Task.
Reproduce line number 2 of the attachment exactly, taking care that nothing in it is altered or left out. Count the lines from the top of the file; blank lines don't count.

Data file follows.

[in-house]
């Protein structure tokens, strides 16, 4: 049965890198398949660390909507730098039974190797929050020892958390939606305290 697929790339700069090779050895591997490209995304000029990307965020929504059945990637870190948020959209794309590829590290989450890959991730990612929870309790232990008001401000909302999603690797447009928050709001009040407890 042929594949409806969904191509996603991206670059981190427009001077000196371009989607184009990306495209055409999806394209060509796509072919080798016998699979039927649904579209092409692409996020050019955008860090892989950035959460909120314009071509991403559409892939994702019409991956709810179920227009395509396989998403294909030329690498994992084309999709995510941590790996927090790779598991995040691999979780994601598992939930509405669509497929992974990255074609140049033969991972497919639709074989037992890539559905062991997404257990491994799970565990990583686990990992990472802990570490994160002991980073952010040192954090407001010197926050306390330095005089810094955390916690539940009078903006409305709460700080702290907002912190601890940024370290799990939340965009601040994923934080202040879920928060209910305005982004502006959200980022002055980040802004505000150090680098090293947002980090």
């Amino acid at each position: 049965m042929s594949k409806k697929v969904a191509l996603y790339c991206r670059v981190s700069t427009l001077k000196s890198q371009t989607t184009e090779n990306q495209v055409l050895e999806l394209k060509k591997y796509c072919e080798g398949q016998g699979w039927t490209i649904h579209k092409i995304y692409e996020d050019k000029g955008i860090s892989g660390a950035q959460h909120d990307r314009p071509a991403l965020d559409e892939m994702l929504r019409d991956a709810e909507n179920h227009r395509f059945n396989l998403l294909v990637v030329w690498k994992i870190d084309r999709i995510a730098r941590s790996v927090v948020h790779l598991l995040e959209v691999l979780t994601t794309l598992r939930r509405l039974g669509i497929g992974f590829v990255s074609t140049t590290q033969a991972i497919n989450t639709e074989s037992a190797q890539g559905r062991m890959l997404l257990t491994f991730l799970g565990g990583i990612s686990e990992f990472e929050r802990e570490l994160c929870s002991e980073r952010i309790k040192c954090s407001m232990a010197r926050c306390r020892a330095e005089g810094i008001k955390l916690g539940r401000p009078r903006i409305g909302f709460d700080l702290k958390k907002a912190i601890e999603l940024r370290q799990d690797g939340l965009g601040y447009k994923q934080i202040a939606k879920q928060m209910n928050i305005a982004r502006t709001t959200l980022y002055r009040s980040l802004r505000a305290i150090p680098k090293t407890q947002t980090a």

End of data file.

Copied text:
């Protein structure tokens, strides 16, 4: 049965890198398949660390909507730098039974190797929050020892958390939606305290 697929790339700069090779050895591997490209995304000029990307965020929504059945990637870190948020959209794309590829590290989450890959991730990612929870309790232990008001401000909302999603690797447009928050709001009040407890 042929594949409806969904191509996603991206670059981190427009001077000196371009989607184009990306495209055409999806394209060509796509072919080798016998699979039927649904579209092409692409996020050019955008860090892989950035959460909120314009071509991403559409892939994702019409991956709810179920227009395509396989998403294909030329690498994992084309999709995510941590790996927090790779598991995040691999979780994601598992939930509405669509497929992974990255074609140049033969991972497919639709074989037992890539559905062991997404257990491994799970565990990583686990990992990472802990570490994160002991980073952010040192954090407001010197926050306390330095005089810094955390916690539940009078903006409305709460700080702290907002912190601890940024370290799990939340965009601040994923934080202040879920928060209910305005982004502006959200980022002055980040802004505000150090680098090293947002980090």